This is a collaborative proposal (with UC Davis) which is aimed at making concrete some of the major goals of Assistive Robotics. A team of experts has been brought together from the fields of signal processing and control, robotic grasping, and rehabilitative medicine to create a field-deployable assistive robotic system that will allow severely disabled patients to control a robot arm/hand system to perform complex grasping and manipulation tasks using novel Brain Muscle Computer Interfaces (BMCI). Further, the intent of this effort is not just technology-driven, but is also driven by clear and necessary clinical needs, and will be evaluated on how well it meets these clinical requirements. Validation will be performed at the Department of Regenerative and Rehabilitation Medicine at Columbia University on a diverse set of disabled users who will provide important feedback on the technology being developed, and this feedback will be used to iterate on the system design and implementation.

Intellectual Merit: The intellectual merit of this proposal includes: o Novel research in Human Machine Interfaces that has the potential to be transformative in eliciting rich, multi-degree-of-freedom signal content from simple and non-invasive surface electromyographic (sEMG) sensors. o Development of smart adaptive software that employs machine learning algorithms that can continually monitor user performance, and then automatically calibrate and tune system parameters based on system performance. o Data driven methods for real-time grasp planning algorithms that can be used with both known and unknown objects. o Methods for finding pose-robust grasps that are tolerant of errors in sensing. o Evaluation of an underactuated hand as a grasping device for certain application tasks. o Integration of 3D vision with real-time grasp planning. o Scientific evaluation at the clinical level of the impact of these new technologies on the disabled population.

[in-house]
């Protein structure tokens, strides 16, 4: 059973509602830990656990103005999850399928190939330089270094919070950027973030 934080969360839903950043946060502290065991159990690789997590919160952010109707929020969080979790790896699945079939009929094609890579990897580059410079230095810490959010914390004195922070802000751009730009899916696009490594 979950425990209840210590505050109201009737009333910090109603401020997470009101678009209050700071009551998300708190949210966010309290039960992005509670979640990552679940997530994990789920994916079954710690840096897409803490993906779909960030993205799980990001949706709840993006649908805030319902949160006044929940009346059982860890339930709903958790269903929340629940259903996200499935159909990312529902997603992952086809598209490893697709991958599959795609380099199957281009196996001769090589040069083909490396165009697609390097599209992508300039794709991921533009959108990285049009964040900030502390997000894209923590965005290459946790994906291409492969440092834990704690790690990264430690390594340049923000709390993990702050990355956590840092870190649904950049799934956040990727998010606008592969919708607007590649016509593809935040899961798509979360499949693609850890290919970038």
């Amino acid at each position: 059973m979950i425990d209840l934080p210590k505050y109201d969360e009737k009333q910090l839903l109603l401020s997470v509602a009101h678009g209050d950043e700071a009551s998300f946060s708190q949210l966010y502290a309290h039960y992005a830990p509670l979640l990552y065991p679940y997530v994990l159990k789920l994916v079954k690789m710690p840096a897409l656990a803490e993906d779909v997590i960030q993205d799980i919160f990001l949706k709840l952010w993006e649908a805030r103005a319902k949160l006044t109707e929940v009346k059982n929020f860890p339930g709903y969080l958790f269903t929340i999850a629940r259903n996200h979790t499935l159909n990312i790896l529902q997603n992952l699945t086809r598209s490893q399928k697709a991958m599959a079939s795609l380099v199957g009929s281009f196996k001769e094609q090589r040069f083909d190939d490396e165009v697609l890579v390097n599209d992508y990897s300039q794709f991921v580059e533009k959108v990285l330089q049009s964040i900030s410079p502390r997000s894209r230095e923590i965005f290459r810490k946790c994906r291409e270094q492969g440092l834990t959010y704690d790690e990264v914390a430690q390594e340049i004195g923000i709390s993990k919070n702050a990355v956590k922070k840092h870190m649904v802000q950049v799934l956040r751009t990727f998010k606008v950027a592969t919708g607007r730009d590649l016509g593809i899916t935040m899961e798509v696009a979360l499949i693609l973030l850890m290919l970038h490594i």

Broader Impacts: The broader impacts of this proposal include: o Development of a complete system to aid the severely disabled population with tetraplegia. o Extensions of this technlogy to others lacking motor control function including multiple sclerosis, stroke, amyotrophic lateral sclerosis (ALS or Lou Gehrig disease), cerebral palsy, and muscular dystrophy. o New technology that can extend the reach and impact of the field of Assistive Robotics. o Major extensions to the open-source GraspIt! software system that will allow many other researchers to leverage the results of this project. o Educational thrusts that will bring together engineering students, clinicians and the disabled population to extend the reach and scope of Assistive Robotics. o New directions in Human Machine Interfaces that can extend beyond the disabled population and into a variety of other applications.

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Columbia University
New York
United States
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